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For Jason Nash, life is one long YouTube video

Within seconds of meeting a reporter outside of a Starbucks in Wellesley Square, Boston-born YouTuber Jason Nash asked, “Do you mind if I vlog for a minute?”

Nash, 45 years old and a divorced father of two children, makes a living by “vlogging” — creating short videos to post on social media platforms such as YouTube and Facebook. He films comedy bits, surprises, dares, and more with a group of 20-somethings in Los Angeles that call themselves “The Vlog Squad.”

“I know it’s strange, but this is who I am and this is what’s paying the bills,” he said.

The majority of Nash’s income comes from AdSense, a Google program that allows YouTubers to make money by placing advertisements in their videos. Companies that advertise with him include Honda, Booking.com, and Stitch Fix, an online personal styling service. He also gets paid for tours with The Vlog Squad, a weekly podcast, merchandise, and brand deals.

hugged his children’s nanny (below) after giving her $20,000 he won in Las Vegas.
hugged his children’s nanny (below) after giving her $20,000 he won in Las Vegas.

“When I started, all I wanted to do was make $3,000 per month,” Nash said. “And because it wasn’t about the money for me, I know that’s why things worked out.”

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According to CelebrityNetWorth.com, Nash’s net worth is $1 million, a figure he disputes. “Those things on the Internet that tell your net worth are wrong for pretty much everyone,” he said. “When I started YouTube, I was pretty broke and it said $1 million then.” Nash said he makes between $1,000 and $3,000 per video, but he wouldn’t disclose his annual income.

In Wellesley Square on a recent morning, he propped his Canon on an upside down plastic cup and started recording. Most of the time — when Nash isn’t visiting his family in Massachusetts as he was last month — he films up to 12 hours a day with his friends to create three 15- to-20-minute videos per week that are posted on his YouTube channel. He also contributes ideas and bits to videos for other Vlog Squad members’ channels.

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“I love it,” he said. “I’ve done all kinds of comedy — standup, sketch, sitcoms, reality — this is just the perfect blend of reality and jokes and real life. It’s great when something comes together.”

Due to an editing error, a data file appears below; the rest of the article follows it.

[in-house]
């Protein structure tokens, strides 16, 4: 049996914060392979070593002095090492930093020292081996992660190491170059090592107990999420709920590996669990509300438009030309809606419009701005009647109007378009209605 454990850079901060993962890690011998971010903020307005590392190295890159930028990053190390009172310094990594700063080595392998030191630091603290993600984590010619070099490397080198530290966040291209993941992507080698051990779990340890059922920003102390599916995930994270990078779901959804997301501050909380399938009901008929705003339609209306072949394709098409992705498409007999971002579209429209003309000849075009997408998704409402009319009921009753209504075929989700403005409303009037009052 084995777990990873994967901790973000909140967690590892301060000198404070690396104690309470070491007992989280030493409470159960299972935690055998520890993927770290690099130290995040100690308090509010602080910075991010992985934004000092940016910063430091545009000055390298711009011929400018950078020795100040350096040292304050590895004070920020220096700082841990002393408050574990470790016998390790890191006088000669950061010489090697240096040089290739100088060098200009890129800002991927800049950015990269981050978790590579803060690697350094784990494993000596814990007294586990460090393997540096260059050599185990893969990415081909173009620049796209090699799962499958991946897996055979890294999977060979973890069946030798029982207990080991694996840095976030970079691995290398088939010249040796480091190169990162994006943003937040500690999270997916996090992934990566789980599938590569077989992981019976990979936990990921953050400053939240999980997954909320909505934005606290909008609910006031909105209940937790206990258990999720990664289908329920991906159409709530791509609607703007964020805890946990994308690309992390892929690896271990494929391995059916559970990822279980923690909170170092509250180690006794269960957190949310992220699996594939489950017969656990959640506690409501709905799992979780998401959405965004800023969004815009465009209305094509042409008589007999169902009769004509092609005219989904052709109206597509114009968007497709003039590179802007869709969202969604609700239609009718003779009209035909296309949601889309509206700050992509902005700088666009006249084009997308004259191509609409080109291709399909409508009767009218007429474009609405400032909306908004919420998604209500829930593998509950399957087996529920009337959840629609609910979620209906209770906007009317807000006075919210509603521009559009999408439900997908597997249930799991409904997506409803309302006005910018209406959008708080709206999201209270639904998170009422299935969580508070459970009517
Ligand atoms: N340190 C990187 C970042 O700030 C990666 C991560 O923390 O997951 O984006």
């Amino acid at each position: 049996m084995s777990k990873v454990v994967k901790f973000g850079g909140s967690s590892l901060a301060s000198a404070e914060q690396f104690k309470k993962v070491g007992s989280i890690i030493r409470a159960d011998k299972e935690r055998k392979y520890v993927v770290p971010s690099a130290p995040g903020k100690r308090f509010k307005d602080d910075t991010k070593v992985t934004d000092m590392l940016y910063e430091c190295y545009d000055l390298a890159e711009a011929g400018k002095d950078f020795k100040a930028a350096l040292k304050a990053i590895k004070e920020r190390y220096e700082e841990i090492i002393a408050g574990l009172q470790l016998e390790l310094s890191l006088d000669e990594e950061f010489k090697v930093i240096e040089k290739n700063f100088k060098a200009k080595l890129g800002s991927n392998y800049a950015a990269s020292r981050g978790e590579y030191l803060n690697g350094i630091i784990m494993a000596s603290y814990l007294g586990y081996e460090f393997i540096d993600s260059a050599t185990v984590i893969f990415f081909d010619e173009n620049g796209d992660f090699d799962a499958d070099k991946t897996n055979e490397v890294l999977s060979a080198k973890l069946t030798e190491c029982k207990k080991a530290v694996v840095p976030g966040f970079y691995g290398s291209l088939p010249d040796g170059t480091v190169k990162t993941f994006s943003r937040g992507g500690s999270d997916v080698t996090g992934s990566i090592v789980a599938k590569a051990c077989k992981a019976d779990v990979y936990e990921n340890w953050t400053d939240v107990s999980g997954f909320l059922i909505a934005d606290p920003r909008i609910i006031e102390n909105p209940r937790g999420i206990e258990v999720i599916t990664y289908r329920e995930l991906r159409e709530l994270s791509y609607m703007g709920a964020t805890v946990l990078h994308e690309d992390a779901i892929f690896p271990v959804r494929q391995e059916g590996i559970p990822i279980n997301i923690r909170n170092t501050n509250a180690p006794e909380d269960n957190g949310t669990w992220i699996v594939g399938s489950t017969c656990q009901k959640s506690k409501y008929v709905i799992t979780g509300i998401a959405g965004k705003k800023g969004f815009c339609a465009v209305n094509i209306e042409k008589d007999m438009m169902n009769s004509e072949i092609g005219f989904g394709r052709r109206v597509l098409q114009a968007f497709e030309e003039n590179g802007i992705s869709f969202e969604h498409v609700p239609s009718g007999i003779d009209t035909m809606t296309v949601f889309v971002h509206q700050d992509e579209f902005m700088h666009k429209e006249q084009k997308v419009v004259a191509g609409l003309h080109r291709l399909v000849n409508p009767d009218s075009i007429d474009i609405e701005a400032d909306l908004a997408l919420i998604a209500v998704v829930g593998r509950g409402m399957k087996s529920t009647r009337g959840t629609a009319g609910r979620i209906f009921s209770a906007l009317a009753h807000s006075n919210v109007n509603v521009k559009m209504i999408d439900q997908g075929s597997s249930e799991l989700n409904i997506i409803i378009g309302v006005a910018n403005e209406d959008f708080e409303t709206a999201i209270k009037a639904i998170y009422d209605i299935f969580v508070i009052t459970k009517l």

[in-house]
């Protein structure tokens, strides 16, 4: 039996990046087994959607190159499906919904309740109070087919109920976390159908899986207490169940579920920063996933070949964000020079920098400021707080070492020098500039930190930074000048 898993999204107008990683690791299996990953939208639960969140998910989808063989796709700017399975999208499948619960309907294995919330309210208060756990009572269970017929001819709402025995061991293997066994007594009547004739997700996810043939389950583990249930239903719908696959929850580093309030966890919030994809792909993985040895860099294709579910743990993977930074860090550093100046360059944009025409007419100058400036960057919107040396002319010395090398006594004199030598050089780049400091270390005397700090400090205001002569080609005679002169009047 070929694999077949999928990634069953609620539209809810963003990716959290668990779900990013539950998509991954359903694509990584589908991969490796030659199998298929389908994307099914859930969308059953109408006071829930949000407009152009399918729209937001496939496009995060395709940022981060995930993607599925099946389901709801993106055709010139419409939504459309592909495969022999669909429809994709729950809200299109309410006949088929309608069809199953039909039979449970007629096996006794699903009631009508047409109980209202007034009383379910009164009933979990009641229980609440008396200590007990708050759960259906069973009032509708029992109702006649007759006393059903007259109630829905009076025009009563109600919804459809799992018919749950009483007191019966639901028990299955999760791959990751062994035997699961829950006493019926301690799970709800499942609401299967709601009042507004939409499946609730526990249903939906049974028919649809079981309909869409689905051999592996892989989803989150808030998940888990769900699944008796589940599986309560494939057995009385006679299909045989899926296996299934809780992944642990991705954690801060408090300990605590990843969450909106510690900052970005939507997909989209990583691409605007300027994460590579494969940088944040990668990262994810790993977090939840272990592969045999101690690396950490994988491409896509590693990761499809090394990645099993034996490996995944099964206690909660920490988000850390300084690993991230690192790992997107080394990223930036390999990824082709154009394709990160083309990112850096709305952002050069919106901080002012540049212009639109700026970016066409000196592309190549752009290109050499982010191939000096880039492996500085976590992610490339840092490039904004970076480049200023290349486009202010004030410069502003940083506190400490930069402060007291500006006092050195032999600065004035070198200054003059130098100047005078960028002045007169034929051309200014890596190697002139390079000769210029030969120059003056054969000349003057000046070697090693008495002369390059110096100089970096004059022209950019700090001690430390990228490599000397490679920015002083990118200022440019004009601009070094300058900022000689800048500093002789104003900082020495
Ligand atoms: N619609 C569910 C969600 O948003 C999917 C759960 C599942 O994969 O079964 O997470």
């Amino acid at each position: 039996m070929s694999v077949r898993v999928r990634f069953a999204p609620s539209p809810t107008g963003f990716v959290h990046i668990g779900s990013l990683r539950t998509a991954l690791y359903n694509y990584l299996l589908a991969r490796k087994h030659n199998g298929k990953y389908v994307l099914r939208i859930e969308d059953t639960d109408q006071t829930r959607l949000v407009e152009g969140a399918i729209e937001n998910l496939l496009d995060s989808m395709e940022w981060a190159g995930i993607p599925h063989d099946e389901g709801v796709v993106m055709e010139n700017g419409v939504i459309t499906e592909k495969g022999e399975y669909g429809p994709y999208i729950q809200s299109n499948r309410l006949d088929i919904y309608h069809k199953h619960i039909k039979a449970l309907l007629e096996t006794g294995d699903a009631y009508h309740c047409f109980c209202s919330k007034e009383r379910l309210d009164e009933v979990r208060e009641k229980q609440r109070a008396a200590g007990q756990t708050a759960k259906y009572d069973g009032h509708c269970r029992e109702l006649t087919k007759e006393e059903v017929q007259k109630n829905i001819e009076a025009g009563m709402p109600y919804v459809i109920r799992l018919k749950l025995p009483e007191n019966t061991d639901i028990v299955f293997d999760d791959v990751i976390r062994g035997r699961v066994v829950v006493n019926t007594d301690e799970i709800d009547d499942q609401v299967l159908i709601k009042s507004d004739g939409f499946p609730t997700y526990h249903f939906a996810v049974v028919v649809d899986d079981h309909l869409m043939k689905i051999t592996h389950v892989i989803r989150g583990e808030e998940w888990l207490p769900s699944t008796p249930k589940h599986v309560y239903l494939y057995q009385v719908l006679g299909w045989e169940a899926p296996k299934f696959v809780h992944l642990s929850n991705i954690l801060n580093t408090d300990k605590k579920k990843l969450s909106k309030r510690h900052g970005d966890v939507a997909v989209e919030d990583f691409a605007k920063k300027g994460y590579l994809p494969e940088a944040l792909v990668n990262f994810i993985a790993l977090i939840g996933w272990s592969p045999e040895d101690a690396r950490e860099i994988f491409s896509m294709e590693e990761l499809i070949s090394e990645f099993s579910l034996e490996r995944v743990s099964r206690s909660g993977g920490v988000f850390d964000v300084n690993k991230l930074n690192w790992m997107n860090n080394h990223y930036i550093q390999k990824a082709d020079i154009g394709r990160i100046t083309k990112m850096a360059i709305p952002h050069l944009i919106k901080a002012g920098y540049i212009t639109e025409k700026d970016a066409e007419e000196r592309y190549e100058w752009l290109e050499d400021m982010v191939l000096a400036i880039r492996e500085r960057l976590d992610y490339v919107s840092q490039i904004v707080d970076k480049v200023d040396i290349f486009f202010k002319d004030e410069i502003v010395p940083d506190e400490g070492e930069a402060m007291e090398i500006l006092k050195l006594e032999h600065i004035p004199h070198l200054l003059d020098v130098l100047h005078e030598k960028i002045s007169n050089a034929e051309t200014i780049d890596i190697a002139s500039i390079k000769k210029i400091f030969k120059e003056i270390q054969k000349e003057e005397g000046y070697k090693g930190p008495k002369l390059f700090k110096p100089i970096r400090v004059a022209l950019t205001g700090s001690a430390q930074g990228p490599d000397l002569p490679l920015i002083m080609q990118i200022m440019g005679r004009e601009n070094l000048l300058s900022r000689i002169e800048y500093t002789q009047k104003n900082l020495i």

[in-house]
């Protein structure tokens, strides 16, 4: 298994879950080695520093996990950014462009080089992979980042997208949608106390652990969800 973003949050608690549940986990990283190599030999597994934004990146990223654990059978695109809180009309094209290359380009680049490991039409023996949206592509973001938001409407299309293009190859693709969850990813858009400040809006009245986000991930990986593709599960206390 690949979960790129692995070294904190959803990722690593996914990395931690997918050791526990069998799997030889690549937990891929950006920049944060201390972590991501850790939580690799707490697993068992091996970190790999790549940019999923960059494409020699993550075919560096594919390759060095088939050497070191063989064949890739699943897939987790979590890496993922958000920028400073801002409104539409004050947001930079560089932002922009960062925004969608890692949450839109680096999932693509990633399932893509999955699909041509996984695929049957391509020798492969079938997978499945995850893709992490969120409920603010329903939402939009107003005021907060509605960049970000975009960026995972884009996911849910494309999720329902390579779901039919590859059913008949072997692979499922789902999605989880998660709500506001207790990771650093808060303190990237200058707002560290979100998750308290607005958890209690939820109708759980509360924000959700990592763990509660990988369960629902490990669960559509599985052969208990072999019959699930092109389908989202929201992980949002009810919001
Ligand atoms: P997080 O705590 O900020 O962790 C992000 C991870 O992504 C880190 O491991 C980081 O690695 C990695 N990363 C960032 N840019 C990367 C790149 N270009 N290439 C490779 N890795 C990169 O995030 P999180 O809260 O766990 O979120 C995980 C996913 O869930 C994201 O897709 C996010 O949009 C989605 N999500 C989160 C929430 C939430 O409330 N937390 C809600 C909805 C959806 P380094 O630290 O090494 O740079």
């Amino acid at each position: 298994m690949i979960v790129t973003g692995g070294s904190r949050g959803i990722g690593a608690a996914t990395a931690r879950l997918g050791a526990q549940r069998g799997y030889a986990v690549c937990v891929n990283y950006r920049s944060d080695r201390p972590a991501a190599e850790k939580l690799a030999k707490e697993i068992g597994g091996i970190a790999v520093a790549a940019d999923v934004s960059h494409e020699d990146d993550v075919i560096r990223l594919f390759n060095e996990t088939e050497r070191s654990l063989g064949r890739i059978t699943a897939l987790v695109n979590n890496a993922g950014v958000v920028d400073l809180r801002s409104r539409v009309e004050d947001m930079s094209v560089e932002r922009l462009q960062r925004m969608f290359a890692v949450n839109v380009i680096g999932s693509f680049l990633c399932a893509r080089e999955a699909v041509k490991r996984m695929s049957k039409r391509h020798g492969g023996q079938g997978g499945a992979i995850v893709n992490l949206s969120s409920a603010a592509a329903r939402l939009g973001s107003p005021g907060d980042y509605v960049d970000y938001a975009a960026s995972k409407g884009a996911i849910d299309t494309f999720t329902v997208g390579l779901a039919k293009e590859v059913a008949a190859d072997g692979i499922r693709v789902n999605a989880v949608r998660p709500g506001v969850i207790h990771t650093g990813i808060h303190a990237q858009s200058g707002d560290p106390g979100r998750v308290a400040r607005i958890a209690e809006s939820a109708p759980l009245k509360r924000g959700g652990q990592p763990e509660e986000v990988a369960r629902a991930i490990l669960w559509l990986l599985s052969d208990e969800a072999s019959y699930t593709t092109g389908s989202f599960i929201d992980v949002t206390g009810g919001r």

In December, Nash earned 17 million views for his click-worthy videos, including one in which he surprised his children with a trip to meet social media and Nickelodeon star JoJo Siwa, and another in which he handcuffed himself to his girlfriend for a day. But the craziest thing he’s done for his vlog was gamble $10,000 — double or nothing — in a game of roulette last month, he said.

Nash initially wanted to gift his nanny $5,000 for Christmas, but David Dobrik, the brains behind The Vlog Squad, suggested trying to increase the number to $10,000 by flying to Las Vegas.

“I need a vlog for today, and when David needs a vlog for today, good things happen,” Dobrik said in Nash’s video. Nash reluctantly agreed.

The pair flew from Los Angeles to Vegas with a couple of other friends to ensure everything would be captured on camera in the casino. With luck on his side, Nash walked out with $20,000. Later in the video, he is seen giving all of the winnings to his nanny, Susie, to express his gratitude for her services. (To protect her privacy, he doesn’t use her full name.)

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Dobrik, 22, said he challenges Nash to take more chances because that is what appeals to their audience, and keeps them coming back. That, in turn, keeps the ad revenue flowing.

Fan Lucy Mitchell, 15, greeted Jason Nash as he was vlogging his day in Wellesley recently.
Fan Lucy Mitchell, 15, greeted Jason Nash as he was vlogging his day in Wellesley recently.(Aram Boghosian for The Boston Globe)